New Disquietude podcast episode: music by Lesley Flanigan, Dave Seidel, KMRU, Celia Hollander, and John Hooper; interview with Flanigan; commentary; short essay on reading waveforms. • Disquiet.com F.A.Q.Key Tags: #saw2for33third, #field-recording, #classical, #juntoElsewhere: Twitter, SoundCloud, Instagram

Listening to art. Playing with audio. Sounding out technology. Composing in code. Rewinding the soundscape.

The Drone as Amber

By Maine-based Bryan Hilyard

Bryan Hilyard’s “Asleep in Amber” is a gentle drone. To say it’s a drone is to say it subsists on waveforms. To say it subsists on waveforms is to say that it pulses. The pace at which it pulses provides an internal contrast to the sounds themselves, which are gentle, hazy, soft, true to the slumber made explicit by the track’s title. The pace of the pulse, in contrast, is fairly quick, the main waveform moving more like water pushing at a pier as the tides shift than like a ripple on an otherwise still pond. It’s insistent for much of the track’s first third, at which point it dives. The pulse remains, but it’s deep, shadowed by the dense shimmer that Hilyard takes artful pains to accumulate. There seem to be voices in the mix, though they’re never remotely intelligible. They’re trapped even deeper down than is the pulse — like the title says, “Asleep in Amber.”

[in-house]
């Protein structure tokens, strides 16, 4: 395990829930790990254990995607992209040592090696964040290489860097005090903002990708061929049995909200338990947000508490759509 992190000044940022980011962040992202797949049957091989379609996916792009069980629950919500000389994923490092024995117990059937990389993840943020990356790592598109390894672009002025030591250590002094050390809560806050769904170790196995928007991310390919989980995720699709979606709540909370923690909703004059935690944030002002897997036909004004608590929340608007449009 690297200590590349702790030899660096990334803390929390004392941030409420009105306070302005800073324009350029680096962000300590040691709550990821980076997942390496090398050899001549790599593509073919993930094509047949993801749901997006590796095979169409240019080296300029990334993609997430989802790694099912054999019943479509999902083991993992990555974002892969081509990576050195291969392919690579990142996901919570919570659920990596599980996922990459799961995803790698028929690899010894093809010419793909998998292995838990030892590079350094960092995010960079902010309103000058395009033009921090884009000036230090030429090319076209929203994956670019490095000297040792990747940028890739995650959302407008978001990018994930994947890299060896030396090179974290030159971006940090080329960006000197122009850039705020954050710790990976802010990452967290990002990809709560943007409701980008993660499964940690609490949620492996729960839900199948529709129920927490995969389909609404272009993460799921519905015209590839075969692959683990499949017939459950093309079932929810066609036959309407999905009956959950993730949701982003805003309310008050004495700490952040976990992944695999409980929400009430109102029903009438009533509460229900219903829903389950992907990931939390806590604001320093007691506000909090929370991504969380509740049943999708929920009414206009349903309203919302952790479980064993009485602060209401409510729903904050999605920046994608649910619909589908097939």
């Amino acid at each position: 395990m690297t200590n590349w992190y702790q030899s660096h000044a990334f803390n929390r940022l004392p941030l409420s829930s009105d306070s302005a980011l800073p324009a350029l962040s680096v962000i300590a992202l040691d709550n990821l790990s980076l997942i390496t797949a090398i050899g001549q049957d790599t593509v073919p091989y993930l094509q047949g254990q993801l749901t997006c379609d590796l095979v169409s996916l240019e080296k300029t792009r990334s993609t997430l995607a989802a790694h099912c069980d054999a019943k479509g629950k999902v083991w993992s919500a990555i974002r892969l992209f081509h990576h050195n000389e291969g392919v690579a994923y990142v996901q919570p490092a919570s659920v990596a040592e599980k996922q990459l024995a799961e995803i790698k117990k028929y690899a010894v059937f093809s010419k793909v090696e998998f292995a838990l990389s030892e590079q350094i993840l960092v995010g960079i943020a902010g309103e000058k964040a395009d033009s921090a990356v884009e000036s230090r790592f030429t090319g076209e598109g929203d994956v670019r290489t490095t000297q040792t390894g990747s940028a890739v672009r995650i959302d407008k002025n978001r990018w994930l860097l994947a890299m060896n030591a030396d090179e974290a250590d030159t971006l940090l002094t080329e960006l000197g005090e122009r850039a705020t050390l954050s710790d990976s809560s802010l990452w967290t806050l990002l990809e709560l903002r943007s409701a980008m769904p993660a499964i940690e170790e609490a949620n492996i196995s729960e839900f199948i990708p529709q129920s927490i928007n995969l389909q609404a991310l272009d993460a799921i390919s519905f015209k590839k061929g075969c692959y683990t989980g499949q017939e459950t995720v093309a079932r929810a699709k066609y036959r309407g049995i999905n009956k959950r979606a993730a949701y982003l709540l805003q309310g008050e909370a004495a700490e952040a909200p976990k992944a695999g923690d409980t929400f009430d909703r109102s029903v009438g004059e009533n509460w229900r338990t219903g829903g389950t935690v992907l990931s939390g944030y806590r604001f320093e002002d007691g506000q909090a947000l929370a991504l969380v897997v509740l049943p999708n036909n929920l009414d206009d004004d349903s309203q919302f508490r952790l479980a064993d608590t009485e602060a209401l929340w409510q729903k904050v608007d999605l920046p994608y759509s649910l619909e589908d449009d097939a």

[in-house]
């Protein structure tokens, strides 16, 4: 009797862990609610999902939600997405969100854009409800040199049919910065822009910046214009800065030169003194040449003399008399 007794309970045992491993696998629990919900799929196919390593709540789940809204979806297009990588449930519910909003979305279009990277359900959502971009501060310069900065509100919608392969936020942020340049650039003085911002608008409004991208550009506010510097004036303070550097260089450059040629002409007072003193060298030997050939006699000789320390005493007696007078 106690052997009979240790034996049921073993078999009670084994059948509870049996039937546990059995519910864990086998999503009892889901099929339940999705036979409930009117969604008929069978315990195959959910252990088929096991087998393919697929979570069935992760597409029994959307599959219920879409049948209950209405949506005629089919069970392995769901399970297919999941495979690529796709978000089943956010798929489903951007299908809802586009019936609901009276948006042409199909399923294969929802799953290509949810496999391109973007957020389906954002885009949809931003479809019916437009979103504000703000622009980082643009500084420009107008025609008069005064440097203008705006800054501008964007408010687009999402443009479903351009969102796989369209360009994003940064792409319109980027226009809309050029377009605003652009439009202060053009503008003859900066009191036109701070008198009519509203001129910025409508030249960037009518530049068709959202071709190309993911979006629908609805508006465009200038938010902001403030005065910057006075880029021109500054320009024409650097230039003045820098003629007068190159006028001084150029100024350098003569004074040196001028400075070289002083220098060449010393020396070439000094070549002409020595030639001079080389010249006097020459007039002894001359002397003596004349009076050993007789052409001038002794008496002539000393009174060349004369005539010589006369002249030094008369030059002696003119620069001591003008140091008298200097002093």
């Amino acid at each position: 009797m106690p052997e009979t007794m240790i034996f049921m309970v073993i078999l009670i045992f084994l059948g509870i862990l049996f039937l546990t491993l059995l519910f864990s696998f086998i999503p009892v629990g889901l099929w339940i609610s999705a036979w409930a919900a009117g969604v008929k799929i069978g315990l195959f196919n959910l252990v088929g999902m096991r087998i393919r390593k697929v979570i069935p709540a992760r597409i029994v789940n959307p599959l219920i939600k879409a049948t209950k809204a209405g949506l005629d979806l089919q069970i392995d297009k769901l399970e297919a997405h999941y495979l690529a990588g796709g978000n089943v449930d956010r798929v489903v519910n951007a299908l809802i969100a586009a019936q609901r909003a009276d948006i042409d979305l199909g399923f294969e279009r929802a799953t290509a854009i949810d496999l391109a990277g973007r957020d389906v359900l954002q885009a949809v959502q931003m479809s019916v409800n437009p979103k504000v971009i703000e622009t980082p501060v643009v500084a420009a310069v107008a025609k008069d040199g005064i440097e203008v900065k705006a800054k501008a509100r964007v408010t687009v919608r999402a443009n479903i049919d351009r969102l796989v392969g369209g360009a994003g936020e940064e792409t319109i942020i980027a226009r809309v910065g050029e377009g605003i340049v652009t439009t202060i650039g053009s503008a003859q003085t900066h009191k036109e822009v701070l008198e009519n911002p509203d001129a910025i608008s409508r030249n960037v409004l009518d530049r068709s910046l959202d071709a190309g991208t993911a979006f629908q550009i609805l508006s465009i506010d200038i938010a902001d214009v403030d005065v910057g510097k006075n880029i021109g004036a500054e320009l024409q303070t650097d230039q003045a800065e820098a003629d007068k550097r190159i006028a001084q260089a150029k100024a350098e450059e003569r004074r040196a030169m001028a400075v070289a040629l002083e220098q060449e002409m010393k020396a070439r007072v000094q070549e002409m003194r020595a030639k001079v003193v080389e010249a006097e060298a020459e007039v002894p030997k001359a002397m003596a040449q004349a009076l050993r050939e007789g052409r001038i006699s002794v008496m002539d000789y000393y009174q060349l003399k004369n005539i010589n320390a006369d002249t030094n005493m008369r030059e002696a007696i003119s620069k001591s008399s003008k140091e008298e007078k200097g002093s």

Track originally posted at soundcloud.com/hilyard. More from Hilyard, who is based in Mariaville, Maine, at hilyard.bandcamp.com and twitter.com/hilyardmusic. (Track found via a repost by soundcloud.com/themonkbythesea, aka Ivan Ujevic of Zagreb.)

By Marc Weidenbaum

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  • Marc Weidenbaum founded the website Disquiet.com in 1996 at the intersection of sound, art, and technology, and since 2012 has moderated the Disquiet Junto, an active online community of weekly music/sonic projects. He has written for Nature, Boing Boing, The Wire, Pitchfork, and NewMusicBox, among other periodicals. He is the author of the 33 1⁄3 book on Aphex Twin’s classic album Selected Ambient Works Volume II. Read more about his sonic consultancy, teaching, sound art, and work in film, comics, and other media

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